Dmitry Nekrasov, political analyst
Answering questions like “how will mobilization affect the Russian economy?”, I came to the conclusion that indicators familiar to us like GDP or unemployment have completely different meanings in economies that produce mainly things for the convenience of individuals (consumer goods and services) and in economies that producing a lot of conditionally consumer useless.
To illustrate, let's start from the example of the late USSR. There was no unemployment in it, and even the GDP continued to grow at the very least. However, the volume of utilities (goods and services) that an ordinary Soviet person could consume did not increase or even decreased. In the early 90s, unemployment jumped up and GDP fell sharply, but the amount of utilities consumed by the population at least did not decrease, but rather increased (albeit it began to be distributed less evenly).
A similar story with the special operation. How will mobilization affect unemployment? Obviously lower. I said in March that there is no unemployment in a country that is fighting, and this is the last thing that threatens the Russian economy, and now the military registration and enlistment offices will withdraw an additional 200-300 thousand people from the already declining due to the demographics of the labor force.
How will the mobilization and expansion of the military order affect GDP? Also positive! The state makes additional demand at all levels. This applies not only to the production of weapons, but also to the additional demand for construction work, medical services, logistics and the list goes on. A huge number of businesses receive additional orders and expand output. Especially in Russian conditions, when the budget has accumulated significant financial reserves and it is not necessary to borrow much to expand state demand, any mobilization measures are a definite plus for GDP (up to certain limits, but they have not yet been achieved).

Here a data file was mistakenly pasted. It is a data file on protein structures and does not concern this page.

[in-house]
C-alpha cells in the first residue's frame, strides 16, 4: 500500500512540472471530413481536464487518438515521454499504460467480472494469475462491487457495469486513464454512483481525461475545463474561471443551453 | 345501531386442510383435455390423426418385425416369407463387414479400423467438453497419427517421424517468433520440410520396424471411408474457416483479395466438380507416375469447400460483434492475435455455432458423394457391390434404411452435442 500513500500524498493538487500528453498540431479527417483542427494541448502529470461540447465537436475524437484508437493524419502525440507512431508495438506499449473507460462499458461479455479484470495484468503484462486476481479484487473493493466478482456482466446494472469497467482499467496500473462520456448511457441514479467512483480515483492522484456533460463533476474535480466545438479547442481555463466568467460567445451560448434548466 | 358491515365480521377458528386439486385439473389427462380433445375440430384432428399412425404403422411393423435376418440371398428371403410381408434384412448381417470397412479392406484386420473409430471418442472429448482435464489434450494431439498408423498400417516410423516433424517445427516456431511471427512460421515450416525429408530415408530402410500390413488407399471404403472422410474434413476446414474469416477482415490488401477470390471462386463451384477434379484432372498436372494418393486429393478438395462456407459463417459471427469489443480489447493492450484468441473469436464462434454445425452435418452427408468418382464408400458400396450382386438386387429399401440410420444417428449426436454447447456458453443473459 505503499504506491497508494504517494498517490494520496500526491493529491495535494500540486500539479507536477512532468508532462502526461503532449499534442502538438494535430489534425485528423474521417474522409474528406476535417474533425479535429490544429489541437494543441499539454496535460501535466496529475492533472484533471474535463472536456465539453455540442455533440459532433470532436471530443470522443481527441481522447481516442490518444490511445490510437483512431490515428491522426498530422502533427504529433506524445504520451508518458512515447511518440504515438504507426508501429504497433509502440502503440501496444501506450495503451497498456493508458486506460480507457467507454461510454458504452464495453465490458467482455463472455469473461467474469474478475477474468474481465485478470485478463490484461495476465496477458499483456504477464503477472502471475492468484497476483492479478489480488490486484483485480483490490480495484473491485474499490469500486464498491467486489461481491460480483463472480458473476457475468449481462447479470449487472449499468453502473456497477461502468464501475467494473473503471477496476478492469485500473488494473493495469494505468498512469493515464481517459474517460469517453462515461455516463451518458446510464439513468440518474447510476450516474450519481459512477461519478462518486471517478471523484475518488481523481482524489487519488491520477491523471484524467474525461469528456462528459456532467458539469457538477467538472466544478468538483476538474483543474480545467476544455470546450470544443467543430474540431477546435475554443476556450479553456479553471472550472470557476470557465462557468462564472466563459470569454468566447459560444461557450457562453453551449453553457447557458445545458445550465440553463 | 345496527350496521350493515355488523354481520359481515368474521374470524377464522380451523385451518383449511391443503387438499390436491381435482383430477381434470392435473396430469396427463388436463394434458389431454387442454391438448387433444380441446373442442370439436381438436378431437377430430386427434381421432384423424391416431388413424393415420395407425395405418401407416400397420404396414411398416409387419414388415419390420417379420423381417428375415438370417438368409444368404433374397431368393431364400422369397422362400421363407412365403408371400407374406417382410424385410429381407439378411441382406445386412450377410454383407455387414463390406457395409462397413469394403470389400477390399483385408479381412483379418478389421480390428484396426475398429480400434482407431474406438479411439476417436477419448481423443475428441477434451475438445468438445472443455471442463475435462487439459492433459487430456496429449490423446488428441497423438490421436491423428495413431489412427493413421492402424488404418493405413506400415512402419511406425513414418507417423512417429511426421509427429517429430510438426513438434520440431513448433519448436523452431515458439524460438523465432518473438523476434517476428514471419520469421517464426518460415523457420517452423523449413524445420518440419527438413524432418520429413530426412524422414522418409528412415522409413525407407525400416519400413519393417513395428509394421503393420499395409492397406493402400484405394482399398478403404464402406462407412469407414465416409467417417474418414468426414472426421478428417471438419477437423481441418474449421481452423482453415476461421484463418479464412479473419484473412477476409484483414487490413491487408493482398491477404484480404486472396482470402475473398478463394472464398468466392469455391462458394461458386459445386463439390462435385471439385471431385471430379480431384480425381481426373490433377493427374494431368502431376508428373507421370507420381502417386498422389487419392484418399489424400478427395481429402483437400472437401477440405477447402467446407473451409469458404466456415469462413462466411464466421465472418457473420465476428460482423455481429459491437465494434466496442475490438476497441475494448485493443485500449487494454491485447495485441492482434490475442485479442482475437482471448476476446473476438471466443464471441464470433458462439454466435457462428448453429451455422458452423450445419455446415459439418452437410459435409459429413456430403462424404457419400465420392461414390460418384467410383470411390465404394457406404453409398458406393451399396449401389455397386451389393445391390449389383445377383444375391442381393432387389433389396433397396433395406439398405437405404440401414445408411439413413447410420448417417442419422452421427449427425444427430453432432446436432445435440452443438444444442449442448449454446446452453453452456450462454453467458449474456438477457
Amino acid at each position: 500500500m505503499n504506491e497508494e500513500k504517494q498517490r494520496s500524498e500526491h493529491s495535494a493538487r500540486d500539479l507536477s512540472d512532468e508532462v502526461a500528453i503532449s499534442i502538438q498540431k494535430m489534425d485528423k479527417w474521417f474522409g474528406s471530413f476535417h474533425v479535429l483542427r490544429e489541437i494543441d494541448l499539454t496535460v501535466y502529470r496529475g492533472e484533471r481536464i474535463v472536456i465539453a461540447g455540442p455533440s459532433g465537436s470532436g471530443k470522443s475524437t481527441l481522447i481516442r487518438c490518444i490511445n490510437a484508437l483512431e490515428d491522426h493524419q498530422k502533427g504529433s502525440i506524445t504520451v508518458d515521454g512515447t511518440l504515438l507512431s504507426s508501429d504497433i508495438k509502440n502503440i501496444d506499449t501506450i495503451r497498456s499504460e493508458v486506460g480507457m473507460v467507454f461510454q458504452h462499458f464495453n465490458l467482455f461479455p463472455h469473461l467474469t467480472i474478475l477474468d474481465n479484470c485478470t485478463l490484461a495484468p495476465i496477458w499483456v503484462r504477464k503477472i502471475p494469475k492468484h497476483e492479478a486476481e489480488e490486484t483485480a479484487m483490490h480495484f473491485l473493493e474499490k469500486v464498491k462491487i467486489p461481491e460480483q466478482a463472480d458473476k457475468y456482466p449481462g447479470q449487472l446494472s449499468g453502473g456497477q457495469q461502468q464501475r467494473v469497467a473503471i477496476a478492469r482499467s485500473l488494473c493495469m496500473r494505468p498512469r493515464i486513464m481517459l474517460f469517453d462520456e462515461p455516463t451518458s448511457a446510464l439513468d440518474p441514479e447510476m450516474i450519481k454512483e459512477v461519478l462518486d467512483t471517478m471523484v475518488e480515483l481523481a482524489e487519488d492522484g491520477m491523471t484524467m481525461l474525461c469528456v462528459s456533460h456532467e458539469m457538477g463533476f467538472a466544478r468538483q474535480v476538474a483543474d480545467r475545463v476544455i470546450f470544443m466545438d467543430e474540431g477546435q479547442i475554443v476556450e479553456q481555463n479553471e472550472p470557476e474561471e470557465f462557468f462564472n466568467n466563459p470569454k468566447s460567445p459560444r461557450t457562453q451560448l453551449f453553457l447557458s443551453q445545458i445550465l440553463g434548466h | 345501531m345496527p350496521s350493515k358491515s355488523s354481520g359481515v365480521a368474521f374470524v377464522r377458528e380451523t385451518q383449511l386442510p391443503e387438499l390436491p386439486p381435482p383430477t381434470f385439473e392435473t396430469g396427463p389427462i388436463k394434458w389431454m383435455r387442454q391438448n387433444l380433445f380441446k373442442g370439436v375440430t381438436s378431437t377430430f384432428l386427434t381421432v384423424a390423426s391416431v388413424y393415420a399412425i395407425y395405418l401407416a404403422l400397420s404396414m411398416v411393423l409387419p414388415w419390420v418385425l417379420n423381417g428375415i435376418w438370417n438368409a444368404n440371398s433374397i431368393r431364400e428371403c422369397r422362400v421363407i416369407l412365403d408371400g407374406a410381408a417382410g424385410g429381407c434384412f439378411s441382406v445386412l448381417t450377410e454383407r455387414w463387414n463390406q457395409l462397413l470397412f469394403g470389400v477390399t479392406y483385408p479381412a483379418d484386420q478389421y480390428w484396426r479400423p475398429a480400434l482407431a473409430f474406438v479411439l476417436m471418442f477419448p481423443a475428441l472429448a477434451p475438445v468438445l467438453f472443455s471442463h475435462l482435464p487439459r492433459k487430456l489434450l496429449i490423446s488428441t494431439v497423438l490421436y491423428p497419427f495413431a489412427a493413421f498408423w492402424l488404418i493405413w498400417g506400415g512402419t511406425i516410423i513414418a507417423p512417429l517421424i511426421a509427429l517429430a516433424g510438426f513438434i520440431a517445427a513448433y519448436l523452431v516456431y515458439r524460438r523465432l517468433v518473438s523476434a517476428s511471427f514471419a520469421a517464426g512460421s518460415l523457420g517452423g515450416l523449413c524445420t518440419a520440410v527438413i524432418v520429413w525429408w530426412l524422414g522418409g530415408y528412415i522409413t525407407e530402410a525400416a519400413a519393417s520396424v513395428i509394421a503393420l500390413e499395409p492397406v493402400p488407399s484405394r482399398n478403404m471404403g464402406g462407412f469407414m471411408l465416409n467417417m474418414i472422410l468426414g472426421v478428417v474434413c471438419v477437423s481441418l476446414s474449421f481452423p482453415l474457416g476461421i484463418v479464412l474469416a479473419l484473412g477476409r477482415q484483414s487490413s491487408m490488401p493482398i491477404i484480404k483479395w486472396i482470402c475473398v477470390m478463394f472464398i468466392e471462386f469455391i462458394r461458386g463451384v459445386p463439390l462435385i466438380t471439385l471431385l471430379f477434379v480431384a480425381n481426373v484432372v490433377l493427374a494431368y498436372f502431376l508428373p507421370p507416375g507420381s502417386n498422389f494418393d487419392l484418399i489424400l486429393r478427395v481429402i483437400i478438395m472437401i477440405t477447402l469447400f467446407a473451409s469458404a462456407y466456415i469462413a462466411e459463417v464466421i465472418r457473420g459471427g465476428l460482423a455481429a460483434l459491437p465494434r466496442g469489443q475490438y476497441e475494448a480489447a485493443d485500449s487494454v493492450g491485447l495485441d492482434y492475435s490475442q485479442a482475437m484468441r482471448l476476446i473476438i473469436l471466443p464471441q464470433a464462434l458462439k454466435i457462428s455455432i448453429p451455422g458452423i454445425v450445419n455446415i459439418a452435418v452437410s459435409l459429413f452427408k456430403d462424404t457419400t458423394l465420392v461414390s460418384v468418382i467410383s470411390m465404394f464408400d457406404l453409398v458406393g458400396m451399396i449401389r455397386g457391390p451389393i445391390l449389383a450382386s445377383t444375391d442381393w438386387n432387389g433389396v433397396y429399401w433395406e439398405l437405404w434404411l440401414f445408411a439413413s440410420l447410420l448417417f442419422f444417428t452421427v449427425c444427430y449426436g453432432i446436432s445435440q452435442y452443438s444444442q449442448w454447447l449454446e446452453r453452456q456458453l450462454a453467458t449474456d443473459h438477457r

Only at the same time it is also obvious that all these measures will affect the quality of life of the population and the utilities consumed by it only negatively. That part of the economy that is focused not on final consumer demand, but on the production of things that are completely useless (and even harmful) from the consumer point of view, will grow.
Therefore, I urge journalists, when analyzing the state of the Russian economy, to stop focusing on indicators that adequately describe the state of peacetime, but set the wrong optics in the military.
If they ask me about unemployment and GDP, then I have to honestly answer that unemployment in the Russian Federation is at historical lows, and GDP will decrease much less significantly due to a special operation than it would have decreased only from sanctions in the absence of a special operation.